Hardy Telecommunications’ Youth Advisory Board began its fourth year on October 7 with an expanded group of eight students.
For the first time, the board has eight members instead of six. Hardy Marketing/Human Resource Director Derek Barr said the board is expanded this year due to last winter, when several meetings had to be cancelled because of snow.
“We brought back all of the students from last year and added one freshman each from Moorefield and East Hardy,” he said. “We felt that last year’s board would be shortchanged with the meetings being cancelled, so we invited everyone to return. This way they’ll get the full experience.”
Hardy’s 2010 Youth Advisory Board: (Front row, left to right): MHS Freshman JoBeth Delawder, MHS Junior Tori Burdette, MHS Senior Mary Mumford, EHHS Junior Tressa Parker; (Back row, left to right): EHHS Sophomore Tyler Bradfield, EHHS Freshman Stephen Hott, MHS Sophomore Garrett Keller. (Not pictured) EHHS Senior Ashley Dove
Derek said the board would return to six members next year.
The purpose of the Youth Board is to educate the students about Hardy Telecommunications and its operations as well as to get information from the students as to what uses of technology are most important to them. The group discusses different Hardy services, including telephone and Internet, with the goal of offering services that today’s youth most value.
JoBeth Delawder, a Moorefield High freshman new to the board, said she saw the Youth Board as a chance to find out more about the company.
“I thought it was a good opportunity to learn more about Hardy Telecommunications and how they serve our county,” she said.
The eight students on the board will serve one-year terms. The board has one student each from 9th, 10th, 11th, and 12th grades from both high schools in the county.
Besides JoBeth, the other members of Hardy’s 2010-11 Youth Advisory Board are EHHS Senior Ashley Dove, EHHS Junior Tressa Parker, EHHS Sophomore Tyler Bradfield, EHHS Freshman Stephen Hott, MHS Senior Mary Mumford, MHS Junior Tori Burdette, and MHS Sophomore Garrett Keller.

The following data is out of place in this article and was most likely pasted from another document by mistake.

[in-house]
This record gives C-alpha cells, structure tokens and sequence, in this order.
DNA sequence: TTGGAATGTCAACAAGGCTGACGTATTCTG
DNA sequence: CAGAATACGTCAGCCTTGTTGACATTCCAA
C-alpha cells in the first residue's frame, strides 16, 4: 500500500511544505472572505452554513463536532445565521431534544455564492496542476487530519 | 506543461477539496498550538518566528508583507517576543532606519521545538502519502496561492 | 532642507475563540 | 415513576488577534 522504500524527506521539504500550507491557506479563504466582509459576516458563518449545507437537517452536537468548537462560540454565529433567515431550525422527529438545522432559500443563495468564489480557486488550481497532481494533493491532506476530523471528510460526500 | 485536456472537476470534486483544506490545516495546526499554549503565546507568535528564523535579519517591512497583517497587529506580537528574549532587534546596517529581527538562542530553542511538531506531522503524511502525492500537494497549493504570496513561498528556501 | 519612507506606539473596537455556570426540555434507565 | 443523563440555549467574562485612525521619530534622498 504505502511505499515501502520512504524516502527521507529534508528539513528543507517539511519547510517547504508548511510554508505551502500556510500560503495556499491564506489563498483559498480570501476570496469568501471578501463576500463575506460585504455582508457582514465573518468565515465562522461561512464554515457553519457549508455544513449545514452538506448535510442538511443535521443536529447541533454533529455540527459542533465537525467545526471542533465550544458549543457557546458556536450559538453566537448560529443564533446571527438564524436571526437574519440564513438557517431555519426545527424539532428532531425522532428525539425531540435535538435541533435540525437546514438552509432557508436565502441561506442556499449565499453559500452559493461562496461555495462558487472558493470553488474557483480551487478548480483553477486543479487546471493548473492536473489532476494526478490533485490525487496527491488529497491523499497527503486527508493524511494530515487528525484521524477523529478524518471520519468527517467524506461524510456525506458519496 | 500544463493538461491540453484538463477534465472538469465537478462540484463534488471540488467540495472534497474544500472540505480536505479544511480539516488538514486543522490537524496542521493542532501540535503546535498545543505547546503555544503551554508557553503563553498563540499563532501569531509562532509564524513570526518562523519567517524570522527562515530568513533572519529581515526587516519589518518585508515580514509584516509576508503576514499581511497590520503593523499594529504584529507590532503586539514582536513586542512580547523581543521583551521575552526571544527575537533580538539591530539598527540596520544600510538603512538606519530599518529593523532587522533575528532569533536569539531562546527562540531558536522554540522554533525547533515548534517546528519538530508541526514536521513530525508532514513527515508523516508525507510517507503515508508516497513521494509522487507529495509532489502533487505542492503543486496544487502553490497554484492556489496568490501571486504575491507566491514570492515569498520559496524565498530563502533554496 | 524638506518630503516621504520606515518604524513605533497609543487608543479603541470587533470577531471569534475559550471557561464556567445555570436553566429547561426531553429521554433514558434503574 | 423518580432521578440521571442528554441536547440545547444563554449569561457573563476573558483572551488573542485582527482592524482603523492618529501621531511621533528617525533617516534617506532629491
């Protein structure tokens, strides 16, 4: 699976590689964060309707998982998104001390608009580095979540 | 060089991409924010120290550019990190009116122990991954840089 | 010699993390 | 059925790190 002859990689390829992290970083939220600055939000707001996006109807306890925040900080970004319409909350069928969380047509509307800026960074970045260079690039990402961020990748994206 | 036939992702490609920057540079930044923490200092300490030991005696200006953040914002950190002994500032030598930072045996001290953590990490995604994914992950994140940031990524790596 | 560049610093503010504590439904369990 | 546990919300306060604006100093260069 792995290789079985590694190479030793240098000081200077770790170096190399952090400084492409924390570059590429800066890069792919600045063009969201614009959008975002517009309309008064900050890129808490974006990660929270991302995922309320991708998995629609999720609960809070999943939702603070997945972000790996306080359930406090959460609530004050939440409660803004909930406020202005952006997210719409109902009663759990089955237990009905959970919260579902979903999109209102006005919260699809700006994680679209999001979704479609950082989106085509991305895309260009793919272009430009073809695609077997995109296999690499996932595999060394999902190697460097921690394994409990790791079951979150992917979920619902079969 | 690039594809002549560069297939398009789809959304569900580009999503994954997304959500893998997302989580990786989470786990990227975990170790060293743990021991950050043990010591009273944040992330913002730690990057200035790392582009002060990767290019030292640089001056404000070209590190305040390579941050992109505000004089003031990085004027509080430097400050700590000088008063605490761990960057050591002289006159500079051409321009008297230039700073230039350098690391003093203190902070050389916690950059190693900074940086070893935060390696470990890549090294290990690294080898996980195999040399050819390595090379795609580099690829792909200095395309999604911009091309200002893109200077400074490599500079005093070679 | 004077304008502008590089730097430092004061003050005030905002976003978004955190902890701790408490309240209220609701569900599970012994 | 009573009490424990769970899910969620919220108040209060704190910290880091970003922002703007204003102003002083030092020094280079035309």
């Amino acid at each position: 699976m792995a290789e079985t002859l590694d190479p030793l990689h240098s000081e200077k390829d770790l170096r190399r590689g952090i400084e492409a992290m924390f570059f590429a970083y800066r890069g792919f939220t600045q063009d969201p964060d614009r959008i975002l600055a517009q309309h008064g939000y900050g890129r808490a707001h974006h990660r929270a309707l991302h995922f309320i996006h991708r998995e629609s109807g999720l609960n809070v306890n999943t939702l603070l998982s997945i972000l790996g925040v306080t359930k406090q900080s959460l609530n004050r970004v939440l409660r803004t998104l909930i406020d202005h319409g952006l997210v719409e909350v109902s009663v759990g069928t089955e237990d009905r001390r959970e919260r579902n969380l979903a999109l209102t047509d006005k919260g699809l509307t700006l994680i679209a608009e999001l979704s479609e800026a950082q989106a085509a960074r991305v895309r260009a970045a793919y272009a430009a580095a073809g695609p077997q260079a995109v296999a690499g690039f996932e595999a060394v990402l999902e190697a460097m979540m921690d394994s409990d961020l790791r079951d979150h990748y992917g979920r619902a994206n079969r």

At the first meeting, Derek described to the students how the wireless system and mobile phones rely on the landline telecommunications network in order to operate. By drawing a diagram, he explained that It’s quite common for a cellular telephone call to travel over wirelines built by companies like Hardy that do not offer their own cellular service. Hardy Telecommunications is an authorized retailer of Sprint wireless service but does not have its own mobile phone service.
“For cell phones to connect, the calls are routed over the landline system,” he said. He said Hardy provides fiber-optic cable connections to cell phone towers so that wireless calls can enter Hardy’s landline network as quickly as possible. That process is called backhaul.
“Without a company like Hardy Telecommunications providing backhaul for the cell towers, the wireless system would not function,” he said.
When a cellular call is made, the caller’s cell phone sends a signal to the nearest cell site, such as a tower. That cell site generally corresponds to a wireline carrier’s local loop. A mobile switching center (MSC) acts as the control center for the wireless call, routing the call to its intended destination and keeping track of all usage data. In some cases the MSC is located hundreds of miles away from the cell site and wirelines are used to connect the MSC and the cell site.
Derek also told the students about Hardy OneNet, the company’s fiber-to-the-home project that will provide fiber-optic connections directly to customers’ homes in Hardy County. Hardy Telecommunications received a $31.6 million grant/loan combination from the federal government to build the network, which will take two to three years to complete.
“By having a fiber connection directly to homes, we will be able to offer high-definition digital television with local channels and faster Internet speeds,” he said.
Fiber-optic technology has the capability to transmit far more information at much faster speeds than any other transmission method, including traditional copper cable and wireless, and the signal doesn’t degrade as it does with other connections.
“Hardy County will have one of the premiere telecommunications networks in the entire country,” Derek said.
In subsequent meetings, the board will learn more about Hardy’s operations, such as how the Internet works and how a telephone call can be connected anywhere in the world in just seconds.